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Megachurch pastor plans to live on the streets of Sacramento to raise money for homeless

After he preaches his last sermon Sunday, the Rev. Rick Cole of the Capital Christian Center plans to leave his wallet behind, pick up his sleeping bag and ride light rail to downtown Sacramento.

The dapper leader of one of the region’s largest congregations said he will live like a homeless person, sleeping on the streets and eating in soup kitchens, for up to two weeks or until he raises $100,000 to fund a program that provides winter shelter for the homeless at houses of worship throughout the area.

Cole broke the news to hundreds of worshippers Saturday evening from the megachurch’s broad stage, with its fog machines, colored lights and giant-screen TVs.

“I’m really excited and really freaked out,’’ he said, adding that he’d never ridden light rail before and had stopped shaving two days ago to get ready.

Cole said he thought his quest might have been divinely inspired. It popped into his head a few weeks ago while he was brainstorming with others about how to fund a program that buses about 100 homeless people on winter nights to area churches and synagogues, where they eat and sleep and get help finding work and more-permanent shelter.

The program, called Winter Sanctuary, is led by nonprofit Sacramento Steps Forward, of which Cole is the chairman.

“We’re not supposed to leave (people) out in the rain and cold,” he told his flock.

When Cole mentioned the idea to his board colleagues, he said it immediately sparked excitement.

“There was electricity in the air around that thought,” he told the congregation. “It would be for me to live on the street for a few days, like homelessly.”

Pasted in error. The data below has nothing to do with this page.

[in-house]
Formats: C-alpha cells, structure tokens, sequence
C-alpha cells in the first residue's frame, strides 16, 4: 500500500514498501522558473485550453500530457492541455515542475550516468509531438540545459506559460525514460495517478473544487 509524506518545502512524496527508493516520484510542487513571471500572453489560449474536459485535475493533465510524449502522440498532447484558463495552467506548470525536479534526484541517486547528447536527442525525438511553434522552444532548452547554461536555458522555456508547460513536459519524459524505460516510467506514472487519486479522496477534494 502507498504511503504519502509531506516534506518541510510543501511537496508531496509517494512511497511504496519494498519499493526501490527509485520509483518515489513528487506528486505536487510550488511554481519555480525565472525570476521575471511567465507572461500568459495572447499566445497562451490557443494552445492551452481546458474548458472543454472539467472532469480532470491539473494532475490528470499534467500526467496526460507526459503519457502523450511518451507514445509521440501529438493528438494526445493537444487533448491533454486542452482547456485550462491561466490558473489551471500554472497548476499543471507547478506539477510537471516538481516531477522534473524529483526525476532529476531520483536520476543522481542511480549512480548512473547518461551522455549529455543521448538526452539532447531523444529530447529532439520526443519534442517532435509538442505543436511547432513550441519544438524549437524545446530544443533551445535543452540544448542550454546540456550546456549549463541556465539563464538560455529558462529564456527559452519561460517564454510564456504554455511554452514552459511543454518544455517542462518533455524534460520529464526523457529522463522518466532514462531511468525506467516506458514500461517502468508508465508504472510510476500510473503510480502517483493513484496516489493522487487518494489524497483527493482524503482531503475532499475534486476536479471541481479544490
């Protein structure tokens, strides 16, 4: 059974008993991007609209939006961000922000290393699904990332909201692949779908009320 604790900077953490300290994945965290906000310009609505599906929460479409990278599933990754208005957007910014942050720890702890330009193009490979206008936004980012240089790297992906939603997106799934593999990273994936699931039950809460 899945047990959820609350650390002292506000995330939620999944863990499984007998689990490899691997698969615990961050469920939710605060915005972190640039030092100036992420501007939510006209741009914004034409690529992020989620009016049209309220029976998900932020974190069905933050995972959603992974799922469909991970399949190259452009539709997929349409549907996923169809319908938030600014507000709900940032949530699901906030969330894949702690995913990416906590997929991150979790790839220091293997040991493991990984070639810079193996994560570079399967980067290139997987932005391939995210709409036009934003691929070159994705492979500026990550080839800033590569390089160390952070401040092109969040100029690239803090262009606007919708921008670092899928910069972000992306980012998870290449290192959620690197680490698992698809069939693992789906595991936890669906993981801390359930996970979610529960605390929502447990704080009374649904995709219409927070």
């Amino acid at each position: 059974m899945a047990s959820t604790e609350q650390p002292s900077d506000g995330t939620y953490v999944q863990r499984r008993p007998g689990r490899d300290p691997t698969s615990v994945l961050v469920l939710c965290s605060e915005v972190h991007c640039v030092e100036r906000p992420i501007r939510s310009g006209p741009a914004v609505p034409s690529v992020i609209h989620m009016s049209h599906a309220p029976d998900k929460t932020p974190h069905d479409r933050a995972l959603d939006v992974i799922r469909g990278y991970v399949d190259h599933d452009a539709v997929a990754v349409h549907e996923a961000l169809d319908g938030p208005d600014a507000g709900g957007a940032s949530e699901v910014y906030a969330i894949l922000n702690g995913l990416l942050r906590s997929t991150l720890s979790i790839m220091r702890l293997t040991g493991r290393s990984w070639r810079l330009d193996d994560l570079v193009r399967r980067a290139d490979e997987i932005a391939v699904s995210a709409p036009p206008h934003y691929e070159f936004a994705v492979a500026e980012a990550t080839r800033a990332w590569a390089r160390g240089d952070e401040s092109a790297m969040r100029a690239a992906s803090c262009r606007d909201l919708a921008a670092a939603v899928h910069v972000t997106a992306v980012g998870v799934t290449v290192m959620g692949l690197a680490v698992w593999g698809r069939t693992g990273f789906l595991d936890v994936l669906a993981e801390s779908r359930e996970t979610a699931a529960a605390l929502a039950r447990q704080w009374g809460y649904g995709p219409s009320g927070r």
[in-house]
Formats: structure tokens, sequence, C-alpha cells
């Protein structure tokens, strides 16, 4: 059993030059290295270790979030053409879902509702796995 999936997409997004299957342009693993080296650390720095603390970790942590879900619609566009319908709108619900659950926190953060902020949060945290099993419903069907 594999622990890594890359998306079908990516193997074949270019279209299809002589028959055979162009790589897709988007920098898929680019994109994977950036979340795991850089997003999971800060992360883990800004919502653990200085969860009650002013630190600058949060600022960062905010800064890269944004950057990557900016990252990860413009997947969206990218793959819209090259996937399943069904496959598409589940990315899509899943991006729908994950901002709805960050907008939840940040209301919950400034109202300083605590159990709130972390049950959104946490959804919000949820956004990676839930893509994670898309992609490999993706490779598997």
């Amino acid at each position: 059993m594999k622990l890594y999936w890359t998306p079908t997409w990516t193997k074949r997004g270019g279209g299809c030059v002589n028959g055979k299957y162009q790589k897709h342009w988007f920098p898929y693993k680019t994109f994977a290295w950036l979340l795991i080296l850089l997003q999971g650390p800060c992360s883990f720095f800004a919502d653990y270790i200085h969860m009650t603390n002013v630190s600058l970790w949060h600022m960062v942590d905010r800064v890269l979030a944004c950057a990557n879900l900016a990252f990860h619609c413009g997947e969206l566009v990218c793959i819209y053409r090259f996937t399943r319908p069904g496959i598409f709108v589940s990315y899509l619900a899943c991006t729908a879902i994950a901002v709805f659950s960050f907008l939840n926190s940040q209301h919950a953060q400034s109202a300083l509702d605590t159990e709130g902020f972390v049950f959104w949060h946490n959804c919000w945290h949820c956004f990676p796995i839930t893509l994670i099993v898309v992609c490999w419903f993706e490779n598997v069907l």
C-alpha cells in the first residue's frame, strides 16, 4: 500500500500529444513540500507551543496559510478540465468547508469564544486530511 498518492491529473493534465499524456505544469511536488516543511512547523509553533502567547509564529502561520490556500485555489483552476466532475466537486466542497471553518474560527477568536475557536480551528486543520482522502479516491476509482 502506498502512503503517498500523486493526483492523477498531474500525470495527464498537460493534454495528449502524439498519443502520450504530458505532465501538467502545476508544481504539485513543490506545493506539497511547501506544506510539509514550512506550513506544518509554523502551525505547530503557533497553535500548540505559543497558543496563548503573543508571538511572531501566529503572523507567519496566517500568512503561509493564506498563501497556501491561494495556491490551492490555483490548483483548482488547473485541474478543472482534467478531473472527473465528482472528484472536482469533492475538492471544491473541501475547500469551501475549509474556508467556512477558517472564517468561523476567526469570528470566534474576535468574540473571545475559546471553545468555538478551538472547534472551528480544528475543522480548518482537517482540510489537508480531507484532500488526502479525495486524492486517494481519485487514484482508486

Cole’s effort is part of a drive to raise $300,000 for Winter Sanctuary. The pastor hopes donors will go to his website – www.revonthestreet.com – and give so that he can go home sooner rather than later.

“The goal is to get me off the street,” Cole said smiling.

Cole said in an interview he knows he faces some uncomfortable and dangerous times ahead. He’ll be giving up his comfortable suburban home, warm bed and “Monday Night Football.”

But he may have a friend or two to keep him company, he said. Among those he’s invited are Sacramento Mayor Kevin Johnson, who has not committed yet, Cole said. Jacoby Shaddix, frontman of rock band Papa Roach and a member of Cole’s 4,000-member congregation, has agreed to join him on the streets for a spell, he said.

Other members of the Capital Christian Center have already said they’ll tag along to protect their pastor and keep up his spirits.

Tom Platina, a former police officer who works for the church’s winter shelter program, said he’s going with Cole. He said he thinks the pastor will learn from the experience, seeing “the hurt” of living on the streets firsthand. It will allow him to better continue his role as a leader in providing services to the homeless of the Sacramento region, Platina said.

Cliff Humphries, who has been homeless, thought the pastor’s plan was “a little crazy,” but said “if it’s a God appointment it will work.”

“We believe in the Holy Spirit and angelic protection,” Humphries said. “It’s a learning situation, that’s for sure.”

At Saturday’s services, Cole told those gathered that they were the first to hear of his plans except for a few confidants. The worshippers applauded.

The announcement was part of a sermon urging people to be positive and joyful rather than always looking down on others, and to find meaning in life by helping the downtrodden.

“We like to point out the weak and tell them to get it together,” Cole preached. “Maybe (God is) calling us to help them.”

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